The Red & the Blue
Il rosso e il blu
A beautifully observed, deftly directed film comprising a series of interlinked stories set in a modern High School in Rome.
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One the most underrated and distinctive filmmakers in contemporary Italian cinema, Giuseppe Piccioni (Light of My Eyes; Not of this World), whose work has regularly been showcased in the LFF, returns with this smart, stylish drama. Set in a modern-day high school in the centre of Rome, The Red & the Blue weaves a rich tapestry of stories together. A troubled teenage romance; the tragi-comic despair of an elderly teacher; the headmistress turned reluctant good Samaritan and an idealistic teacher trying to salvage the academic career of a truant are all fashioned into rich rewarding journeys with bittersweet, believable and sometimes uncertain conclusions. Touching and shot through with clever, believable observation and wry humour, The Red & the Blue confirms Piccioni as a singular filmmaker, who deserves more regular attention.
School, at its best, is supposed to teach, or at least contain any dangerous tendencies, steering the path of destiny for many, helping them to discover their vocation and interests. This redeeming mission would seem to be headed for failure. Trodden into the ground by a shapeless yet varied set of influences, media myths, subcultures and street ambushes. I did not choose the sociological approach, no extreme suburbs, no ‘no-man’s-land’, nothing that can be easily pigeon-holed. The Red and the Blue tries to present a crumbling world that has a hard time finding its meaning. But it tries to do so at times with a light-hearted touch. I have not tried to tell stories collected from newspaper cuttings, but the ordinary daily life of a fairly ‘normal’ school, trying to shoot without ever paying much attention to the camera. I’ve preferred to hide behind the characters, behind the stories without relinquishing the opportunity here and there to infringe this intent, and let certain moments stand out of their own accord. The school is there, with all its failings and problems, but the focus is on the people, the adults and teenagers, each in their own way faced with a choice. Growing up or dropping out, sticking with the team, or losing touch, losing oneself out of generosity or naiveté or simply trundling on.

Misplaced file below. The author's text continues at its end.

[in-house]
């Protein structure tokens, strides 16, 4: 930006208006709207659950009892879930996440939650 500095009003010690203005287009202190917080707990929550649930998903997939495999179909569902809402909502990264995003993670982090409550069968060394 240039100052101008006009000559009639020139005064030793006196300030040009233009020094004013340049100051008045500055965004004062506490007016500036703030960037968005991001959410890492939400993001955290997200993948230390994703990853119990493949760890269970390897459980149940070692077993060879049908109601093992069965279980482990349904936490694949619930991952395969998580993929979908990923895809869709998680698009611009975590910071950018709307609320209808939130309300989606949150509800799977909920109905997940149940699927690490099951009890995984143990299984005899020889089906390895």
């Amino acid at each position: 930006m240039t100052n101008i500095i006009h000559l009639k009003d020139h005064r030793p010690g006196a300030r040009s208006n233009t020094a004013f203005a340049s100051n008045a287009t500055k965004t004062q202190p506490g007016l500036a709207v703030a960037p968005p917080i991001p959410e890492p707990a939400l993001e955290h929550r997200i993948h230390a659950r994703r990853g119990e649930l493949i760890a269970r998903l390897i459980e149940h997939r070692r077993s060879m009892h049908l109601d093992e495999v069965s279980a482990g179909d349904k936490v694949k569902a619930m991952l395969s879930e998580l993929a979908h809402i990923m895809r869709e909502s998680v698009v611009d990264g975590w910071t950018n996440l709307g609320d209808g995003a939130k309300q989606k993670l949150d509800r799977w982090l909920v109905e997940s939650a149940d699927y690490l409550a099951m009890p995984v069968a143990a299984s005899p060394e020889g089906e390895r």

Born in 1953 in Ascoli Piceno, he graduated in sociology before attending la Scuola di Cinematografia della Gaumont from 1980-83. He made his feature debut two years later with Il grande Blek, which won the De Sica award for young Italian cinema. Aside from his subsequent award-laden features (of which Light of My Eyes figured at the LFF in 2001 and Giulia Doesn’t Date at Night in 2009), he has made two interview-based documentary portraits of actresses Sandra Ceccarelli and Margherita Buy for the Venice Film Festival.
1987 Il grande Blek
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